Barking Buyem!

This note was originally published at 8am on September 27, 2012 for Hedgeye subscribers.

“A dog is not considered a good dog because he is a good barker.”



There are a lot of things I love about Eastern culture. One of them is the deep simplicity of their quotes. If I need to channel my inner-Buddha this morning to make a buy call, so be it.


Back to the Global Macro Grind


So, after a 41 handle (-2.8%) drop in the SP500 from the Bernanke “Buy Everything” top, US stocks have been down for 7 out of the last 8 days. I heard more crickets than I heard bulls yesterday. Weird.


Sometimes I like to bark. And sometimes that means my cage gets kicked by my central planning overlords too. But that’s ok. I’m just that dog in your life that never goes away. I have big teeth. And when I say “Buyem!” (with a smile), I kind of look like a little bull too.




That’s what my intraday note at 11:18AM EST was titled yesterday. In addition to the list of 7 long ideas I listed in yesterday’s Early Look note, we made the following moves:

  1. Covered Gold (GLD) at immediate-term TRADE oversold
  2. Bought Taiwan (EWT) at immediate-term TRADE oversold
  3. Covered Discover Financial (DFS) at immediate-term TRADE oversold
  4. Bought Consumer Discretionary (XLY) at immediate-term TRADE oversold
  5. Covered Burger King (BKW) at immediate-term TRADE oversold

In other words, when I start barking buy/cover or sell/short, it’s always based on the same repeatable process. Infrequently do I get all of my Global Macro signals at the same time as I get my bottom-up (single stock) signals. But when I do, that’s when I lean long or short. The process works both ways.


This is where I can get a lot better at this game, and I will. With more reps, mistakes, and successes, I’ve learned the game by playing it. Sure, some of my lovers out there will say “he does it with a paper portfolio”, and that’s fine. I hear them barking too. But I highly doubt they’d have the guts to show the entire world every move they’ve made for the last 5 years anyway.


From the day that I started this company, I’ve believed in one very simple set of Canadian-American principles: Transparency, Accountability, and Trust. I care less about the tone of my barking than I do the results. This game can be loud and it can get messy. Anyone who wants me to hold some high level of Ivy League gravitas wants me to be someone I am not.


Back to the why…

  1. Immediate-term TRADE oversold is as oversold does
  2. Immediate-term TRADE overbought in both Bonds (UST) and the Buck (USD), complimented that equity oversold signal
  3. Immediate-term TRADE overbought at VIX 17.37 was another critical intraday risk management signal

US Equity Volatility’s (VIX) inverse correlation to the SP500 is as relevant (some of the time) as SPY versus USD is. Never mind the pooch metaphors, those signals were yelling at me yesterday.


With my Correlation Risk signal in hand, I then looked forward at my Global Macro Calendar Catalyst playbook, which had the following bullish catalysts:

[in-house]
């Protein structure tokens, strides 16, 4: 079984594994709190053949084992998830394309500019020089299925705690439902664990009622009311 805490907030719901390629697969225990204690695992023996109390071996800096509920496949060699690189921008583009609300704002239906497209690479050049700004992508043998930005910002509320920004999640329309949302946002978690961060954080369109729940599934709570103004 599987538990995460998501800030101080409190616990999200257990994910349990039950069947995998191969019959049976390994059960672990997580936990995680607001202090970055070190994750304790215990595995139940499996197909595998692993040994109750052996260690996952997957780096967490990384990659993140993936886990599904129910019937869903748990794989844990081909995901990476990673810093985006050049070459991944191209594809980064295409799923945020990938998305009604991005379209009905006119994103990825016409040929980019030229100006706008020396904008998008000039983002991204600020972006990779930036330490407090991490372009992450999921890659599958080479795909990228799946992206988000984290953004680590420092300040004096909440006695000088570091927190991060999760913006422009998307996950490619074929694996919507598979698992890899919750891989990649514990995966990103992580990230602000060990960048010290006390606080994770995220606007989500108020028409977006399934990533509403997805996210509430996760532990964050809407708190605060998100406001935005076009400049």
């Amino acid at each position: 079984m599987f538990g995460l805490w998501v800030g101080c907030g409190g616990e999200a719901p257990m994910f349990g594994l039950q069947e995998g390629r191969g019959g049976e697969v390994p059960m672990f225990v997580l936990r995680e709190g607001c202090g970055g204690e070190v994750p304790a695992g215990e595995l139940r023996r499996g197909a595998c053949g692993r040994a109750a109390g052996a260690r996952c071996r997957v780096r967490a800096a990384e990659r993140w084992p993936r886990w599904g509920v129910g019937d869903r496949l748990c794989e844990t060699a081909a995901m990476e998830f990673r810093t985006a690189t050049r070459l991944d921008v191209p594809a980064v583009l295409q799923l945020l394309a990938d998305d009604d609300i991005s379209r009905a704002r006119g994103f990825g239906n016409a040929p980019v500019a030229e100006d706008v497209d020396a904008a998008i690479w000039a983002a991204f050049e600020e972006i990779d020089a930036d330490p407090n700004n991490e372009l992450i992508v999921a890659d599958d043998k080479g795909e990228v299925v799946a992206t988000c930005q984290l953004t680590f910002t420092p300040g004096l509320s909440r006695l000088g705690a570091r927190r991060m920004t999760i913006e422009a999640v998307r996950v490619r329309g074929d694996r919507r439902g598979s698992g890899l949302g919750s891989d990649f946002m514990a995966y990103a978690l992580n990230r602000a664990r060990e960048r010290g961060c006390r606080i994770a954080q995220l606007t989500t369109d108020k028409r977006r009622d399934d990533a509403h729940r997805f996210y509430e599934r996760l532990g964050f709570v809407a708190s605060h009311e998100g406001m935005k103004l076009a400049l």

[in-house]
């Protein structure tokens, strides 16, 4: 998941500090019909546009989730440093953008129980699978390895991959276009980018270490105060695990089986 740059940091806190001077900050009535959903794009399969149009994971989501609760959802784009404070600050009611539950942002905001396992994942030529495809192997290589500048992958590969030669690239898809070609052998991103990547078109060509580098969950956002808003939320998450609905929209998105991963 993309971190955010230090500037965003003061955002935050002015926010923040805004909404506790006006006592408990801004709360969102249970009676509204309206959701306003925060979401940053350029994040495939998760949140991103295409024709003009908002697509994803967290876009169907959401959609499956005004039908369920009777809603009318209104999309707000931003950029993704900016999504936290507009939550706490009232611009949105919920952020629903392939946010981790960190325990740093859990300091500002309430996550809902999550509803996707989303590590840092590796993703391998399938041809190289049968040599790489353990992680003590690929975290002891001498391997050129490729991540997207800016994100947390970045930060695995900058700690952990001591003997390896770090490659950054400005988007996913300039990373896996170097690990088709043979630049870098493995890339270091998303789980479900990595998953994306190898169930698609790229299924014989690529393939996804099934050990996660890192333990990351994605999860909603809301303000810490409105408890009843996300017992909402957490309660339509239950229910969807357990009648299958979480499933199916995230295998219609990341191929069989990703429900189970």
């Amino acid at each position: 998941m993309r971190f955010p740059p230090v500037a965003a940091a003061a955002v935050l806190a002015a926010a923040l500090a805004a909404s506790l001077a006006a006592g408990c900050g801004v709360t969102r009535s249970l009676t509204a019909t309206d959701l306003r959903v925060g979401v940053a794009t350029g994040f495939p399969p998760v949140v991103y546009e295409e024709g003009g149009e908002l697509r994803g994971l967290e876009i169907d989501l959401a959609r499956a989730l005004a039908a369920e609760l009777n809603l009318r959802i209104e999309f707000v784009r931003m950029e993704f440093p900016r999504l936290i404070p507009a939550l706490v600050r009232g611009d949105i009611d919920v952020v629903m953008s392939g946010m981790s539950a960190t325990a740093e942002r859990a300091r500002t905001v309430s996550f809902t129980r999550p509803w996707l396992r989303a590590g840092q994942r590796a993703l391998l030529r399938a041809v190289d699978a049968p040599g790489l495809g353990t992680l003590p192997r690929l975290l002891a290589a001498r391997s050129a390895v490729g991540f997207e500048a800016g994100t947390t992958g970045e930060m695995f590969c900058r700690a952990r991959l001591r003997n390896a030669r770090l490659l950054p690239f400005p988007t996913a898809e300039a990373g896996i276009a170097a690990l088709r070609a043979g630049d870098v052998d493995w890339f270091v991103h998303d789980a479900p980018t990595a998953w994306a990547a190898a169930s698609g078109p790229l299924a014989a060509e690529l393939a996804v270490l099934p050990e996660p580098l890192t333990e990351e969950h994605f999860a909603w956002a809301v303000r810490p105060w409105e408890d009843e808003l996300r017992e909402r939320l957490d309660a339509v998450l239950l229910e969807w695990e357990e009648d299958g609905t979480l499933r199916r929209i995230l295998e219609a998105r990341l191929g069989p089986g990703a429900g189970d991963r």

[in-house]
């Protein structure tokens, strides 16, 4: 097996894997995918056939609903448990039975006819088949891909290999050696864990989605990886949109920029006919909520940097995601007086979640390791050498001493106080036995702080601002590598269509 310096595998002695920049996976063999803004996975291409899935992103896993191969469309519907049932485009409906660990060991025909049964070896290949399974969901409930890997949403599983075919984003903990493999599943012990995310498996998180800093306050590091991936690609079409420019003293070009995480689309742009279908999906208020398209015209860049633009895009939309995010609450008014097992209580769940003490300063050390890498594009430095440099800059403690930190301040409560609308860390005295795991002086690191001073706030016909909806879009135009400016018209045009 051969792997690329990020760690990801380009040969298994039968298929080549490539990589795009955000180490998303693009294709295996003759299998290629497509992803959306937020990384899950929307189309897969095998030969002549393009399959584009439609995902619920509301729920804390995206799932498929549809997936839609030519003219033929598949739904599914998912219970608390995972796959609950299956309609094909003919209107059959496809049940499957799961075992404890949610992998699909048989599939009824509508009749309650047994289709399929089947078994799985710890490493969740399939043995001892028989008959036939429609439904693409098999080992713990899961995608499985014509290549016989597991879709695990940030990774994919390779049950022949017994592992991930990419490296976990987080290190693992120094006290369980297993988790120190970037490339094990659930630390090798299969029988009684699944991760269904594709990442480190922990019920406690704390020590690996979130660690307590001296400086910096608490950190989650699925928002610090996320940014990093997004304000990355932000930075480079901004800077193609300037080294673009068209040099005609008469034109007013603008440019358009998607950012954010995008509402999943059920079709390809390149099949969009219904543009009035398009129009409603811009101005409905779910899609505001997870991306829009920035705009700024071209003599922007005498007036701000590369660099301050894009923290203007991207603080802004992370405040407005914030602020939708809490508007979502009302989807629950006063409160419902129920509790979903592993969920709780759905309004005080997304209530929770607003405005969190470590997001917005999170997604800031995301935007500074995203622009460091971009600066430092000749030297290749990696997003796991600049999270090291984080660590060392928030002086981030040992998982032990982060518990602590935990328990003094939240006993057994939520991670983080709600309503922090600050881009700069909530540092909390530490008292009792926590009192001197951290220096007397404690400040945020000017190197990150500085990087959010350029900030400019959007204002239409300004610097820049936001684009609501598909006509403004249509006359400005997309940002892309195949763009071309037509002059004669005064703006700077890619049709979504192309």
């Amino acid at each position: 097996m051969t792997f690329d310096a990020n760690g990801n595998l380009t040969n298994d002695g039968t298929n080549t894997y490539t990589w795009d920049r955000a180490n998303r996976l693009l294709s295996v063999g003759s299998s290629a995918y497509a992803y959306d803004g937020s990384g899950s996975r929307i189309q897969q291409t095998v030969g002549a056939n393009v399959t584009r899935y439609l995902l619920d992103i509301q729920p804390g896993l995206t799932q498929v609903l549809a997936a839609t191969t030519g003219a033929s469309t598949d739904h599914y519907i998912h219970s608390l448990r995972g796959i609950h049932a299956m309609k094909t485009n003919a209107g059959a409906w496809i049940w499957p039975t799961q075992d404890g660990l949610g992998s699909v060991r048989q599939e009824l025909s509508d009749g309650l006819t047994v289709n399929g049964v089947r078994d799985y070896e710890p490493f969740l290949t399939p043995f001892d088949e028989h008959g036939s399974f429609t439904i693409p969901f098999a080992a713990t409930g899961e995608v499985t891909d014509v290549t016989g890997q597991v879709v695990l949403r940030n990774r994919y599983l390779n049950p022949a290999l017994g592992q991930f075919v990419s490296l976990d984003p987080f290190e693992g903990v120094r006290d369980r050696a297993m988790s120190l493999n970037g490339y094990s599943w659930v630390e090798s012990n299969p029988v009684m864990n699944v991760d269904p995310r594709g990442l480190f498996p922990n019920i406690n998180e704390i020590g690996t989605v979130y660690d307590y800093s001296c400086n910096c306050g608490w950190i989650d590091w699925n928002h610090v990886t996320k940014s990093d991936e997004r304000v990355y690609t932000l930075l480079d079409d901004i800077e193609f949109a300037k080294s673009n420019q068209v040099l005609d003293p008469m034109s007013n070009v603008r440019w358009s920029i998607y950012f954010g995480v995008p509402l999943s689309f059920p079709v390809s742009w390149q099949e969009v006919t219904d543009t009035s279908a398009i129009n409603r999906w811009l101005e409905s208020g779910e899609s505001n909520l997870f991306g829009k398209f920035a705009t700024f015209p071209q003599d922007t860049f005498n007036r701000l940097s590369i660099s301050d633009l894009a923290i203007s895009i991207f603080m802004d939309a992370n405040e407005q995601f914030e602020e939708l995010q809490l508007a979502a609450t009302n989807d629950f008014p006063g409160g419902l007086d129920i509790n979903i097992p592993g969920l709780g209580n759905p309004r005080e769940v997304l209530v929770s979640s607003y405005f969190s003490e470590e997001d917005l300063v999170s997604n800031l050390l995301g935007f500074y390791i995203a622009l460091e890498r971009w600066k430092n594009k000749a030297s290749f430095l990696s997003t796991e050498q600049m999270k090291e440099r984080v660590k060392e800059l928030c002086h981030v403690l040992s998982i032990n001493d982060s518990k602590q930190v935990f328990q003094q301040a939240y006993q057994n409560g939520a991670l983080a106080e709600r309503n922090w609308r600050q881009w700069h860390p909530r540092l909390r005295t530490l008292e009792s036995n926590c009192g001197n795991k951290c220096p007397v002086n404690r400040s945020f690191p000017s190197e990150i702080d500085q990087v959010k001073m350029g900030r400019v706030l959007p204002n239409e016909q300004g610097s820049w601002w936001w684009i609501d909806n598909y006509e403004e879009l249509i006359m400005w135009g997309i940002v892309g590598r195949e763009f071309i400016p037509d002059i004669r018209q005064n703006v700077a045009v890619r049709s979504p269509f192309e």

1. Q2 US GDP report (this morning) will only add fuel to the Bernanke Bailout fire
  2. Both month and quarter-end markups for Q3 2012 are in play in between today and Monday
  3. China’s Golden Week (and 18th Party Congress) is pending for the next 2 weeks

That last one only matters in terms of the manic media’s perma-perpetuating of rumors about China “stimulus.” All it takes is for Chinese stocks to stop going down and they’ll say it’s because something big is coming. The Shanghai Composite got just that overnight, having one of its biggest bounces (off the lows) in weeks (+2.6%).


We have 12 LONGS and 3 SHORTS for this morning’s open. It’s probably fair to stop calling me a bear now – just call me a dog. You can pet and feed me with bullish data points. I won’t bite.


My immediate-term risk ranges for Gold, Oil (Brent), US Dollar, EUR/USD, 10yr UST Yield, and the SP500 are now $1756-1769, $106.41-111.44, $79.22-79.98, $1.28-1.30, 1.62-1.71%, and 1430-1455, respectively.


Best of luck out there today,



Keith R. McCullough
Chief Executive Officer


Barking Buyem! - Chart of the Day


Barking Buyem! - Virtual Portfolio

CHART OF THE DAY: Kentucky Fried Politics


CHART OF THE DAY: Kentucky Fried Politics - Chart of the Day

Kentucky Fried Politics

“The American people do not think the system is fair, or on the level.”

-Joe Biden


Forget #BigBird. The world’s tweeters will shift to whose political chicken gets fried tonight in Danville, Kentucky. It’s a good thing there’s no bubble in partisan US politics.


In terms of political ironies, the aforementioned quote is a beauty. It’s how MSNBC’s Chris Hayes kicks off Chapter 3, “Moral Hazards”, in the most recent book I have been reviewing, “Twilight of The Elites.”


While I’d love to debate Hayes and/or my boy Biden on their respective concepts of “fairness”, here’s something Hayes wrote that I completely agree with: “ … we cannot have a just society that applies the principle of accountability to the powerless and the principle of forgiveness to the powerful. This is the America in which we currently reside” (page 102).